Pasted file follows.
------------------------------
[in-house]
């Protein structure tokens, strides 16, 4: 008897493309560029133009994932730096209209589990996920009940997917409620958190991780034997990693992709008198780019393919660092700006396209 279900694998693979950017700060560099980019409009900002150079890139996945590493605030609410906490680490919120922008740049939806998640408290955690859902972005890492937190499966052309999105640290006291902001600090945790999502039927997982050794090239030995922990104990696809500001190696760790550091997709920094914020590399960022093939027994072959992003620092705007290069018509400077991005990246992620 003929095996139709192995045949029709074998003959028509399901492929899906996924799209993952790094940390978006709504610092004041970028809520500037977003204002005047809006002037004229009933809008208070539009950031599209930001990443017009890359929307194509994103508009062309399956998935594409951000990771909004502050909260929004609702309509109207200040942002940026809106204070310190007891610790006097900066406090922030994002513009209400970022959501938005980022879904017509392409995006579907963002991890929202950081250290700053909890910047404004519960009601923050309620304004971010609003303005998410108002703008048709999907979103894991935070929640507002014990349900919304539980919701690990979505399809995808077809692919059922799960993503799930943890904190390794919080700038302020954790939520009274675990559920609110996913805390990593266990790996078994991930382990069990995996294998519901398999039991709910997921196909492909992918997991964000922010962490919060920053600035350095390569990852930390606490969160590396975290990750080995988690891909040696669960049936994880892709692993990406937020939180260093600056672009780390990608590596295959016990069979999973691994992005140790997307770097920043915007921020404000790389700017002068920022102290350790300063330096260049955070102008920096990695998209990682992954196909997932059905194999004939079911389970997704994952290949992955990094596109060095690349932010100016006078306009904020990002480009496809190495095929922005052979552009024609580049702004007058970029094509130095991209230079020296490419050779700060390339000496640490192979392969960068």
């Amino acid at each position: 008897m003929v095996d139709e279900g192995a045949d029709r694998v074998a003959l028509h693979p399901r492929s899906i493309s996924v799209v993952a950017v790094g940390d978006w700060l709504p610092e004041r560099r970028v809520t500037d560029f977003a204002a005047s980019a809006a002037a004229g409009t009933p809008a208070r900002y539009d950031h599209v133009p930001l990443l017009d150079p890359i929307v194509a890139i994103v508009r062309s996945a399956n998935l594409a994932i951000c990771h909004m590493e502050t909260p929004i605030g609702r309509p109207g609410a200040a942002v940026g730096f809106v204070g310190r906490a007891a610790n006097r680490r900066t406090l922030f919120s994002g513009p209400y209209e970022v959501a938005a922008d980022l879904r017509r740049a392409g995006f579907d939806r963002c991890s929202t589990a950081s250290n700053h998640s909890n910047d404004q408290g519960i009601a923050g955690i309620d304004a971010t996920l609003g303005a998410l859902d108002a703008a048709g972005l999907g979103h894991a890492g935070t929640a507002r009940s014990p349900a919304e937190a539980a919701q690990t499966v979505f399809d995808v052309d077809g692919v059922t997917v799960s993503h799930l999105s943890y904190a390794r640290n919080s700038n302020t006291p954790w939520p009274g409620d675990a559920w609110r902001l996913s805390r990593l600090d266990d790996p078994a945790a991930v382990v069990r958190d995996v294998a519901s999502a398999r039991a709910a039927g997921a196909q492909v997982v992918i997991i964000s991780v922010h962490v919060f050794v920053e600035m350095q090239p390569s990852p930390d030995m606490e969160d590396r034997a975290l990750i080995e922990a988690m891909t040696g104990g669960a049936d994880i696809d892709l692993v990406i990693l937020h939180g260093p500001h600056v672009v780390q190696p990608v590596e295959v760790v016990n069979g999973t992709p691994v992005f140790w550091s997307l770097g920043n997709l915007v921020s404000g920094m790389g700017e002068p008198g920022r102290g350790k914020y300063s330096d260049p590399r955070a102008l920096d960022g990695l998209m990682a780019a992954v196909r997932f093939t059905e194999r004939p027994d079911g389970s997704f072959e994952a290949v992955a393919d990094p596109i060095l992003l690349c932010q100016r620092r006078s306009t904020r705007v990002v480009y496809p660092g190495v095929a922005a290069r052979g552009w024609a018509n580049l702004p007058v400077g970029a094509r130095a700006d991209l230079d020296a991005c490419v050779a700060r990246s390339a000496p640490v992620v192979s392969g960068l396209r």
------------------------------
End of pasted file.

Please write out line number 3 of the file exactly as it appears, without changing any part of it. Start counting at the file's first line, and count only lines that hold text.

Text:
């Amino acid at each position: 008897m003929v095996d139709e279900g192995a045949d029709r694998v074998a003959l028509h693979p399901r492929s899906i493309s996924v799209v993952a950017v790094g940390d978006w700060l709504p610092e004041r560099r970028v809520t500037d560029f977003a204002a005047s980019a809006a002037a004229g409009t009933p809008a208070r900002y539009d950031h599209v133009p930001l990443l017009d150079p890359i929307v194509a890139i994103v508009r062309s996945a399956n998935l594409a994932i951000c990771h909004m590493e502050t909260p929004i605030g609702r309509p109207g609410a200040a942002v940026g730096f809106v204070g310190r906490a007891a610790n006097r680490r900066t406090l922030f919120s994002g513009p209400y209209e970022v959501a938005a922008d980022l879904r017509r740049a392409g995006f579907d939806r963002c991890s929202t589990a950081s250290n700053h998640s909890n910047d404004q408290g519960i009601a923050g955690i309620d304004a971010t996920l609003g303005a998410l859902d108002a703008a048709g972005l999907g979103h894991a890492g935070t929640a507002r009940s014990p349900a919304e937190a539980a919701q690990t499966v979505f399809d995808v052309d077809g692919v059922t997917v799960s993503h799930l999105s943890y904190a390794r640290n919080s700038n302020t006291p954790w939520p009274g409620d675990a559920w609110r902001l996913s805390r990593l600090d266990d790996p078994a945790a991930v382990v069990r958190d995996v294998a519901s999502a398999r039991a709910a039927g997921a196909q492909v997982v992918i997991i964000s991780v922010h962490v919060f050794v920053e600035m350095q090239p390569s990852p930390d030995m606490e969160d590396r034997a975290l990750i080995e922990a988690m891909t040696g104990g669960a049936d994880i696809d892709l692993v990406i990693l937020h939180g260093p500001h600056v672009v780390q190696p990608v590596e295959v760790v016990n069979g999973t992709p691994v992005f140790w550091s997307l770097g920043n997709l915007v921020s404000g920094m790389g700017e002068p008198g920022r102290g350790k914020y300063s330096d260049p590399r955070a102008l920096d960022g990695l998209m990682a780019a992954v196909r997932f093939t059905e194999r004939p027994d079911g389970s997704f072959e994952a290949v992955a393919d990094p596109i060095l992003l690349c932010q100016r620092r006078s306009t904020r705007v990002v480009y496809p660092g190495v095929a922005a290069r052979g552009w024609a018509n580049l702004p007058v400077g970029a094509r130095a700006d991209l230079d020296a991005c490419v050779a700060r990246s390339a000496p640490v992620v192979s392969g960068l396209r």